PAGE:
|Motto||Knowledge for Justice|
|Established||Registered on 17 August 1993|
|Director||Hon'ble Mr. Justice G. Raghuram (Retd.) (5 August 2016 - ), Geeta Oberoi (2 November 2014 – 4 August 2016), Dr.Balram K. Gupta ( April 2013 - November 2014),Dr. K.N. Chandrashekeran Pillai (July 2011- March 2013),Prof. G. Mohan Gopal (July 2006-July 2011)|
National Judicial Academy is an Indian government-funded training institute primarily for Judicial Officers, working in the Supreme Court and the High Courts, during their service. The institute was registered on 17 August 1993 under the Societies Registration Act of 1860. N. R. Madhava Menon was its founding director. Its 63-acre campus is located in the outskirts of Bhopal. It also has a registered office in Delhi. The President of India inaugurated the institute building on 5 September 2002.
Established with the objectives of "Judicial Reform and Policy Development as well as Research Support Services for greater efficiency, fairness, access and productivity. It also includes improvements in court administration and management for a litigant friendly justice system", the institute has been functioning as a "centre of excellence in judicial education, research and training".
Management and staff
The chairman of the governing body of the Institute is the Chief Justice of India. As chairman, he appoints the director as the principal executive officer. Academic positions include an additional director for research, three professors, six associate professors, six research fellows and six law associates. Other than the managerial and functional positions, administrative positions include a registrar and additional registrar, a chief accounts officer, and maintenance engineers.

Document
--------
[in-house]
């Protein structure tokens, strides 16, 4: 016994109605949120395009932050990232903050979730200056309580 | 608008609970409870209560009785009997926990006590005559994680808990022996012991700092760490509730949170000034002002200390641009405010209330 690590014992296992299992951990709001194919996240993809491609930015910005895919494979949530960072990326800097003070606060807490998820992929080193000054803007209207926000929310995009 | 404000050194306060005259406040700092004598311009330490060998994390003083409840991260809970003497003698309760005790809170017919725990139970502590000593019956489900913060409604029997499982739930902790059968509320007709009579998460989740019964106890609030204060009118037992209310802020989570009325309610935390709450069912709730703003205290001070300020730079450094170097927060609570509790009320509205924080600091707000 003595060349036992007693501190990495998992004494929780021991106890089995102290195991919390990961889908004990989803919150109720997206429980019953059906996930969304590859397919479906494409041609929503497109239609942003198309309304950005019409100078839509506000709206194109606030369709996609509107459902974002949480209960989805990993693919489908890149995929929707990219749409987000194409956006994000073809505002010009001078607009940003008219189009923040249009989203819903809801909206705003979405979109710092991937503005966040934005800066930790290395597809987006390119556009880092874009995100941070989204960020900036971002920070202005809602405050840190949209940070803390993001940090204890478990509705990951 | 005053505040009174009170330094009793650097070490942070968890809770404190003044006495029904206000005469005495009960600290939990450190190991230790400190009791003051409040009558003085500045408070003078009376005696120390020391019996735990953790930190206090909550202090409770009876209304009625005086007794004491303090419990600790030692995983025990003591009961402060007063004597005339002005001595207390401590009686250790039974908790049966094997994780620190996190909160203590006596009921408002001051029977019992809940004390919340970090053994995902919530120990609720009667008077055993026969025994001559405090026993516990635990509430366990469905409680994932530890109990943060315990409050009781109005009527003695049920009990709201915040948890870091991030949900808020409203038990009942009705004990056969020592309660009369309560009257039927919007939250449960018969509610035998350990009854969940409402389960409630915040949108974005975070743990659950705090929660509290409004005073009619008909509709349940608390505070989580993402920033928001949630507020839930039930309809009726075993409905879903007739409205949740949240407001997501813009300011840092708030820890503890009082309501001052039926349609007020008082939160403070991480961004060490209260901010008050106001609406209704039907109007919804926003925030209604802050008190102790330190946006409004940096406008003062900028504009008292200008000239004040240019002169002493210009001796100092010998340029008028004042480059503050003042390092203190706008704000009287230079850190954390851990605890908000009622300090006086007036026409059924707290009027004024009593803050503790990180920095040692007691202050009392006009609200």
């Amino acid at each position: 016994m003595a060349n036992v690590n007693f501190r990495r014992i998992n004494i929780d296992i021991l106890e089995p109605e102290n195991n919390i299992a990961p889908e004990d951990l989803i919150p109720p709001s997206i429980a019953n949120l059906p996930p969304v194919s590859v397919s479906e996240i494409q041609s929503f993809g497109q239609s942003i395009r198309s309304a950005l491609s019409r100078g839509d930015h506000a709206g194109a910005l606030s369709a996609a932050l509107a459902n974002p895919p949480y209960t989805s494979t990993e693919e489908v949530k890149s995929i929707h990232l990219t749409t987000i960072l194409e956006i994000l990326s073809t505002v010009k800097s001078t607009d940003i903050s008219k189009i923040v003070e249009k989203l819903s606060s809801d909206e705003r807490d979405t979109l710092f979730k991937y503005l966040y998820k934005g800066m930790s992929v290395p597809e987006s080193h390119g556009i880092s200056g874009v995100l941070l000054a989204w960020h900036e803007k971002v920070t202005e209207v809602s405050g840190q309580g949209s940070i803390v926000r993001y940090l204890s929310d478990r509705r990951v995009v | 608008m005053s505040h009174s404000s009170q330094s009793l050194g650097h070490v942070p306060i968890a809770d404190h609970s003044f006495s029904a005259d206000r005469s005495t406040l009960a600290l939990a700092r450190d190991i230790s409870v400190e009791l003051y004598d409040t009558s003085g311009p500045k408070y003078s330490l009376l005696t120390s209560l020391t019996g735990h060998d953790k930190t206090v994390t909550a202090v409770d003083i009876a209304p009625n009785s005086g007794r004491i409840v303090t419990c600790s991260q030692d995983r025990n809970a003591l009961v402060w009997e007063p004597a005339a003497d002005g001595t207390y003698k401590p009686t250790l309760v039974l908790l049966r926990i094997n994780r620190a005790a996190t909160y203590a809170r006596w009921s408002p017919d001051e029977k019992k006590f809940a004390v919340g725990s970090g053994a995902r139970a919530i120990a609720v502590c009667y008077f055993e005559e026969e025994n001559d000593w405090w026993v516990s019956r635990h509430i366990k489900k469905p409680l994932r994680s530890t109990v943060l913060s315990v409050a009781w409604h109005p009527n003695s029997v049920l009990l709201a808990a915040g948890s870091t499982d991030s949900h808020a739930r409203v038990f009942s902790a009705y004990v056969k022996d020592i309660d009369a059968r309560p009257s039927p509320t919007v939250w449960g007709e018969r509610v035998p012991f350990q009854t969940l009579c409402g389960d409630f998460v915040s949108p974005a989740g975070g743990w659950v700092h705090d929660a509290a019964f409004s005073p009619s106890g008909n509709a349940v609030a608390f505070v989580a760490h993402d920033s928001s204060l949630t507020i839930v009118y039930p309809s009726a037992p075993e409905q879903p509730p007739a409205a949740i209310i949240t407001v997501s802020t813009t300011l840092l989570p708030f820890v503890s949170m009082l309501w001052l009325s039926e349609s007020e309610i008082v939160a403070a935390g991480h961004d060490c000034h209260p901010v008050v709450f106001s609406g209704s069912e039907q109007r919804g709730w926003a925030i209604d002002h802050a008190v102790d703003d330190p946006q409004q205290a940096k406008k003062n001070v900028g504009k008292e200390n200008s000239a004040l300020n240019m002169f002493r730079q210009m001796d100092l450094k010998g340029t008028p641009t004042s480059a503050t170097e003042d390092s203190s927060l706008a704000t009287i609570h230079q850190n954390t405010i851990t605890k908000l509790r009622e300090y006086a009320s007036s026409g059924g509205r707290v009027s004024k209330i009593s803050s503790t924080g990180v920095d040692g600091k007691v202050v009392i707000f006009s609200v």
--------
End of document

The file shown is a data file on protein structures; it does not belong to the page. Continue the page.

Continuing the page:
The National Judicial Education Strategy (NJES) was established by the Institute in September, 2006, as a national level system for judicial education, with which it hopes to achieve its objectives in technical education. The courses offered here follow the same system. Instead of a 'teacher - student' setting found usually in academic institutions, the institute follows a 'solution driven' approach instead, working to eliminate the obstacles faced by the judges participating in a programme by identifying them over discussions in portals. Based on this, the institute offers 6 types of programmes to its three categories of candidates, High Court Justices, District Judiciaries and State Judicial Academics. There was an appeal made to the institute, requesting the institute to consider working on the decorum of the judges taking their programmes, bringing in the topics of the importance of judicial restraint and reticence as prescribed by Lord Kilmuir in their discussions. by B. S. Raghavan, a former IAS officer, U.N. Civil Servant and author.
|High Court Justices||(a) High Court Justices' Conferences on Development of Law/Development of Justice Systems;
(b) Orientation Colloquium for Recently Elevated High Court Justices
|District Judiciary||(a) National Judicial Workshops on Judging/Core Judicial Skills/Judicial Administration
(b) National Judicial Seminars on Substantive Law/Justice
|State Judicial Academics||(a) Education for Educator Programmes;
(b) Orientation Programme for Newly Selected ADJs as part of their State-Level Induction Programmes
National skills database
Apart from academics, the institute, with an aim to improve the functioning of the judiciary, is setting up an online skills registry of Indian judges, with their areas of proficiency, which can be accessed by the judges using their credentials.
State Judicial Academies
- Uttarakhand Judicial and Legal Academy
- National Law University and Judicial Academy, Assam
- West Bengal Judicial Academy